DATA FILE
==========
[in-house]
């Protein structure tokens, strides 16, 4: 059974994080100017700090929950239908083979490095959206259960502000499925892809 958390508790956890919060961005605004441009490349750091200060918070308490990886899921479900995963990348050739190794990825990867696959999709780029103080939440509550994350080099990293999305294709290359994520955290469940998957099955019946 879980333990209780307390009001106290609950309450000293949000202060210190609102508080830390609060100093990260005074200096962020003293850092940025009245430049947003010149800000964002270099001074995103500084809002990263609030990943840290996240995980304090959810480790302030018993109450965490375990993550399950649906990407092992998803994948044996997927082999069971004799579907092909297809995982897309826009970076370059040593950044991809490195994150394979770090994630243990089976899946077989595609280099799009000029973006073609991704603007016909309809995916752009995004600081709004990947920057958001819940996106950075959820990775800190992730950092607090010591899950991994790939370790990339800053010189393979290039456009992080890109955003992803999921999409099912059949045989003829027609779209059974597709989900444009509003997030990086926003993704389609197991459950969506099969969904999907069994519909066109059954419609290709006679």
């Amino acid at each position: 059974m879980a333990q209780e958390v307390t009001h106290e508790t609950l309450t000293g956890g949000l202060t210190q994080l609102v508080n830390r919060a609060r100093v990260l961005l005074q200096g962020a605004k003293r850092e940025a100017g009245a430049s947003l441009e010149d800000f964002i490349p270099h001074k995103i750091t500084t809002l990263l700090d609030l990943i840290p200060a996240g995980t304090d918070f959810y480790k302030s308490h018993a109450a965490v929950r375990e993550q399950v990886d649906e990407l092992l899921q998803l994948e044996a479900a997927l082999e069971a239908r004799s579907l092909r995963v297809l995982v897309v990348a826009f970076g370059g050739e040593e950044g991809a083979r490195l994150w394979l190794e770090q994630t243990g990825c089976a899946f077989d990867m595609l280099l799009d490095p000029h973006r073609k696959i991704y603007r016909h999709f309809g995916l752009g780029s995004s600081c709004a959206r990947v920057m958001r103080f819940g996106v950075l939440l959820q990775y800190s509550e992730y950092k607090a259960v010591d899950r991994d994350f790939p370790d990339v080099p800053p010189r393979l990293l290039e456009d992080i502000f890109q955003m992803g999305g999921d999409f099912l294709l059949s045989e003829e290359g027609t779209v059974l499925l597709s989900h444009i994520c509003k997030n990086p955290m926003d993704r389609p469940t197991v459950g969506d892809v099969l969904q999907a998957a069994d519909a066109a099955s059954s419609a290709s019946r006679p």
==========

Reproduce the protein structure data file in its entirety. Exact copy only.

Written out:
[in-house]
């Protein structure tokens, strides 16, 4: 059974994080100017700090929950239908083979490095959206259960502000499925892809 958390508790956890919060961005605004441009490349750091200060918070308490990886899921479900995963990348050739190794990825990867696959999709780029103080939440509550994350080099990293999305294709290359994520955290469940998957099955019946 879980333990209780307390009001106290609950309450000293949000202060210190609102508080830390609060100093990260005074200096962020003293850092940025009245430049947003010149800000964002270099001074995103500084809002990263609030990943840290996240995980304090959810480790302030018993109450965490375990993550399950649906990407092992998803994948044996997927082999069971004799579907092909297809995982897309826009970076370059040593950044991809490195994150394979770090994630243990089976899946077989595609280099799009000029973006073609991704603007016909309809995916752009995004600081709004990947920057958001819940996106950075959820990775800190992730950092607090010591899950991994790939370790990339800053010189393979290039456009992080890109955003992803999921999409099912059949045989003829027609779209059974597709989900444009509003997030990086926003993704389609197991459950969506099969969904999907069994519909066109059954419609290709006679």
């Amino acid at each position: 059974m879980a333990q209780e958390v307390t009001h106290e508790t609950l309450t000293g956890g949000l202060t210190q994080l609102v508080n830390r919060a609060r100093v990260l961005l005074q200096g962020a605004k003293r850092e940025a100017g009245a430049s947003l441009e010149d800000f964002i490349p270099h001074k995103i750091t500084t809002l990263l700090d609030l990943i840290p200060a996240g995980t304090d918070f959810y480790k302030s308490h018993a109450a965490v929950r375990e993550q399950v990886d649906e990407l092992l899921q998803l994948e044996a479900a997927l082999e069971a239908r004799s579907l092909r995963v297809l995982v897309v990348a826009f970076g370059g050739e040593e950044g991809a083979r490195l994150w394979l190794e770090q994630t243990g990825c089976a899946f077989d990867m595609l280099l799009d490095p000029h973006r073609k696959i991704y603007r016909h999709f309809g995916l752009g780029s995004s600081c709004a959206r990947v920057m958001r103080f819940g996106v950075l939440l959820q990775y800190s509550e992730y950092k607090a259960v010591d899950r991994d994350f790939p370790d990339v080099p800053p010189r393979l990293l290039e456009d992080i502000f890109q955003m992803g999305g999921d999409f099912l294709l059949s045989e003829e290359g027609t779209v059974l499925l597709s989900h444009i994520c509003k997030n990086p955290m926003d993704r389609p469940t197991v459950g969506d892809v099969l969904q999907a998957a069994d519909a066109a099955s059954s419609a290709s019946r006679p």